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About Ability Ministry

Vision, Mission, & Story

Embracing the 
indispensABLE, becoming complete

Ability Ministry is an independent Christian nonprofit that provides resources, curriculum, training, and residential services designed to equip and empower the disability community.
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As it is, there are many parts, but one body. The eye cannot say to the hand, “I don’t need you!” And the head cannot say to the feet, “I don’t need you!” On the contrary, those parts of the body that seem to be weaker are indispensable . . .
1 Corinthians 12:20-22

We're on a mission to equip and empower the local church, organizations, and individuals to reach their disability community for Christ.

Ability Ministry offers consultation, curriculum, and training to help more people find a seat at Jesus' table.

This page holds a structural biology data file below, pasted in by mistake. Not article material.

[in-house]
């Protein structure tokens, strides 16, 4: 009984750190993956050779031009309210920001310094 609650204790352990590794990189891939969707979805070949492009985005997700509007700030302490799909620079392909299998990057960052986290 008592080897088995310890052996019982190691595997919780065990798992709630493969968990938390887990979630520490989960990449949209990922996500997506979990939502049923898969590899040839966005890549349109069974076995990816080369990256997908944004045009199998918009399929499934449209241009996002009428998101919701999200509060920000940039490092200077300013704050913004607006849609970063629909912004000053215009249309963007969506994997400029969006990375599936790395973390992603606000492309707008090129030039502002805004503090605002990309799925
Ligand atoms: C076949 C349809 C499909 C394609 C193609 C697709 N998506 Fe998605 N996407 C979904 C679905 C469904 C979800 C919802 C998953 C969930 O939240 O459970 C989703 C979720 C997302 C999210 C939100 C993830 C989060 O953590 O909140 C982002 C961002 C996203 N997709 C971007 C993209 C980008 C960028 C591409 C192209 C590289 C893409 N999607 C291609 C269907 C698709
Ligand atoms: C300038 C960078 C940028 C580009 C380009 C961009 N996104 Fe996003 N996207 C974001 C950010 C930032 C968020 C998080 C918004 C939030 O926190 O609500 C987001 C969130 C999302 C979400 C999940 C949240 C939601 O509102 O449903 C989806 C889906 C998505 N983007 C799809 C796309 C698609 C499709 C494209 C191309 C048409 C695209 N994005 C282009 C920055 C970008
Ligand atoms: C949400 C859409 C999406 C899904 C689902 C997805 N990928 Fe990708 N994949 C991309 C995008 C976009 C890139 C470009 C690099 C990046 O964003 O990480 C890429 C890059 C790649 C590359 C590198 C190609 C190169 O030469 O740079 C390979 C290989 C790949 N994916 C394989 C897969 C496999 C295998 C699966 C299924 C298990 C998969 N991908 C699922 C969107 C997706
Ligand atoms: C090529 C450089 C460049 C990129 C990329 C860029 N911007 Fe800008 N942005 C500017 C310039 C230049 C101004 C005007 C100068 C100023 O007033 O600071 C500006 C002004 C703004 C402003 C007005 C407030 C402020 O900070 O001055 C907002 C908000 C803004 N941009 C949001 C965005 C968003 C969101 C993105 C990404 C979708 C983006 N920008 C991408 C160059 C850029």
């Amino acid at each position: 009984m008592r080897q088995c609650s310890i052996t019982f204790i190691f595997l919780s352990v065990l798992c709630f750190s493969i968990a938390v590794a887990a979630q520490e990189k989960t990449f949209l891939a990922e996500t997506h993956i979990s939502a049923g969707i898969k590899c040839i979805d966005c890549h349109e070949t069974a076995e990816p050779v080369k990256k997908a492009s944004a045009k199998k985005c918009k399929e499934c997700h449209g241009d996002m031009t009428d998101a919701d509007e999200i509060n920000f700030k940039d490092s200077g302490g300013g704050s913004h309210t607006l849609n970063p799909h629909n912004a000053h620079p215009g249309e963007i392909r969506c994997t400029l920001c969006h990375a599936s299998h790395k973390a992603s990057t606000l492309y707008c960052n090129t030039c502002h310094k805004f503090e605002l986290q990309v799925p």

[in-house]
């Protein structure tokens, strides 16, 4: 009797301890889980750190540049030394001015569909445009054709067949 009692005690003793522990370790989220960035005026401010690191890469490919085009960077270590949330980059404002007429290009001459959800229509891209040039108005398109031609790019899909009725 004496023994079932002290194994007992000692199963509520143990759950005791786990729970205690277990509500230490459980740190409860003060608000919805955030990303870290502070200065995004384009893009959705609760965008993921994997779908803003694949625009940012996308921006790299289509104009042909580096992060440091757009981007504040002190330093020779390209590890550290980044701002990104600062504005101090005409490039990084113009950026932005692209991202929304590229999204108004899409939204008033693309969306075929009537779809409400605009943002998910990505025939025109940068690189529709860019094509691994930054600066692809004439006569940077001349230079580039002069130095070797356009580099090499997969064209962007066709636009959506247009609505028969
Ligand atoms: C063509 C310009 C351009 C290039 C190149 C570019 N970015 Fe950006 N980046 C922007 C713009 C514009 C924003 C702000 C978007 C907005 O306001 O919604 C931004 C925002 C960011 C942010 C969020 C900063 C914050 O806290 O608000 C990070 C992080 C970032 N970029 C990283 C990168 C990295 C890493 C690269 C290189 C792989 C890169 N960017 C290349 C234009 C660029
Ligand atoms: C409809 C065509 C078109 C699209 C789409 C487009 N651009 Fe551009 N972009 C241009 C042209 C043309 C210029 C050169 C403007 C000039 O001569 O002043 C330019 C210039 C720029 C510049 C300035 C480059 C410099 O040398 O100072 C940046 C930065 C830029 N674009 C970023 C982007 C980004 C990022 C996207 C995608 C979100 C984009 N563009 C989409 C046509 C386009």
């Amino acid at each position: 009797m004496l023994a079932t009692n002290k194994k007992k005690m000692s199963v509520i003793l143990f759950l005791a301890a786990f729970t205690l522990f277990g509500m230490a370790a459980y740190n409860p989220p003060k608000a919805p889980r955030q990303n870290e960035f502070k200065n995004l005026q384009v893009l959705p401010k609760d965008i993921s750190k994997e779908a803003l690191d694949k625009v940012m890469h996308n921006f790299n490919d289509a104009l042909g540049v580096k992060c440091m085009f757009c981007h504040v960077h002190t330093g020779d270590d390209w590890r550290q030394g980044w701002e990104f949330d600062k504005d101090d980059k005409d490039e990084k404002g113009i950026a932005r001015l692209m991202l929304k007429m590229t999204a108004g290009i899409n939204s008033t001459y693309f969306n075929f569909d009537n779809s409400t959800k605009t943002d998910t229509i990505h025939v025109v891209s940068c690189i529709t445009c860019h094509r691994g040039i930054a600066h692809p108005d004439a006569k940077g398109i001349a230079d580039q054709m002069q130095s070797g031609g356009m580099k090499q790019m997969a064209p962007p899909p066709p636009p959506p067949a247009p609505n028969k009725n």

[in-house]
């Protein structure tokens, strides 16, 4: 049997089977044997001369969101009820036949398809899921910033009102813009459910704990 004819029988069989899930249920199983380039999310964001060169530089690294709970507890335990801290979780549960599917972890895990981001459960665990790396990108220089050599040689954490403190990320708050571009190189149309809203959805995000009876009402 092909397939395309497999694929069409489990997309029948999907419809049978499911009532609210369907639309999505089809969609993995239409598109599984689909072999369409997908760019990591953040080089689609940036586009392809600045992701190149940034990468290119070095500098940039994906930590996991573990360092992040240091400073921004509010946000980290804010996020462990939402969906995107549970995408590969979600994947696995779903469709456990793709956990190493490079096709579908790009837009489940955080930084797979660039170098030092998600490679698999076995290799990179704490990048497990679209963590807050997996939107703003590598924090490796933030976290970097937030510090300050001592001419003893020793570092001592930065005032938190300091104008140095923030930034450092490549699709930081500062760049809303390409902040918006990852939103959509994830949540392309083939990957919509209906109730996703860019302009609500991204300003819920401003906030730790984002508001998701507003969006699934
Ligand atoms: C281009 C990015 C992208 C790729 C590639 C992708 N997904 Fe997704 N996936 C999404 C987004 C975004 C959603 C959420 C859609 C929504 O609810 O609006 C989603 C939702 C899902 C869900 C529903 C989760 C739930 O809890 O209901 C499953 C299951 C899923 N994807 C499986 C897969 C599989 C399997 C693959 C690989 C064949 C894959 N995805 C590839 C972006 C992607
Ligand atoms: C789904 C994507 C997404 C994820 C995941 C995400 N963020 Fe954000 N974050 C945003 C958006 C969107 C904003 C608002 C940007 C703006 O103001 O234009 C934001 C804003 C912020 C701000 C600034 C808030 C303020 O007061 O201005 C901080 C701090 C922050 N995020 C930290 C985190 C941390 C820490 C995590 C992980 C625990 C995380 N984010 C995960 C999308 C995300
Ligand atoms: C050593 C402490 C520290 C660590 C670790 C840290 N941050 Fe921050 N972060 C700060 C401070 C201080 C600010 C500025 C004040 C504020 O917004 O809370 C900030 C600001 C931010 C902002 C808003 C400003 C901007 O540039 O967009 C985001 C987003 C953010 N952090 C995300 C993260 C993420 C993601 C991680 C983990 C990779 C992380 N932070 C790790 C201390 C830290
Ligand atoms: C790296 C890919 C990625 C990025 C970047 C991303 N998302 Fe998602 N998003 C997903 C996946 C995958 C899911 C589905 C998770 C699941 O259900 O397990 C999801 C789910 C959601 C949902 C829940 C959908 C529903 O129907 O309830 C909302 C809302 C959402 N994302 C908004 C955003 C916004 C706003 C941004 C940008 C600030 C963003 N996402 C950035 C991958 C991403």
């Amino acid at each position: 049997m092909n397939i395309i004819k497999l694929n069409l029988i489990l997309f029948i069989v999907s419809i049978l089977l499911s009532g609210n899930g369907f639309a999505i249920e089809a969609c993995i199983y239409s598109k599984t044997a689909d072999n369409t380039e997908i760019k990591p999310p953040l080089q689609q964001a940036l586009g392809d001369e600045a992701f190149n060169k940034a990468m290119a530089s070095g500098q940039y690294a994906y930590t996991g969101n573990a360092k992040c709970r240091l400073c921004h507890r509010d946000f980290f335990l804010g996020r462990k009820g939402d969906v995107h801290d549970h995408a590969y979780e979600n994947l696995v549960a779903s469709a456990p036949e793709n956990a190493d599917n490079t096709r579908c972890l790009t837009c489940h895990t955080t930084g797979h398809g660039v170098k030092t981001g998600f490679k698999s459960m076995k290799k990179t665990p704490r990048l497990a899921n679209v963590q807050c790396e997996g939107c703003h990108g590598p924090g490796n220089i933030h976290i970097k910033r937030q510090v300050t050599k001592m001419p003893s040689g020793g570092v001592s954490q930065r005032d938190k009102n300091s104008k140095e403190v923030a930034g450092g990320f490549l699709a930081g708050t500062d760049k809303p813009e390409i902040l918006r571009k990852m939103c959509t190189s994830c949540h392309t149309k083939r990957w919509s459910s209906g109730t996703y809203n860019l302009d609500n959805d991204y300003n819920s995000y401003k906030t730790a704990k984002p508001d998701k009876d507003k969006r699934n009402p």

169
Products Offered
720
Customers Served
19
Countries Reached
355
Articles on Disability Published
1500
Curriculum Downloads
28
Residents Served Full-Time

How We Got Started

Ability Ministry began as a provider of residential services for adults with disabilities. The goal was to help people with disabilities gain independence, even when family or caretakers could no longer provide. We're proud to continue offering residential support at locations in Missouri and Tenessee. Since then, we've significantly expanded to include producing and providing resources, training, and consulting for parents, ministry leaders, and other people like you to invite and involve the disability community in their own churches.
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It's not about "special" needs, but universal ones.

1 in 5 people worldwide and 1 in 4 people in the U.S. live with a physical or mental disability. Someone with a disability is 40% more likely not to attend church than someone without. The disability community is, literally, a global mission field.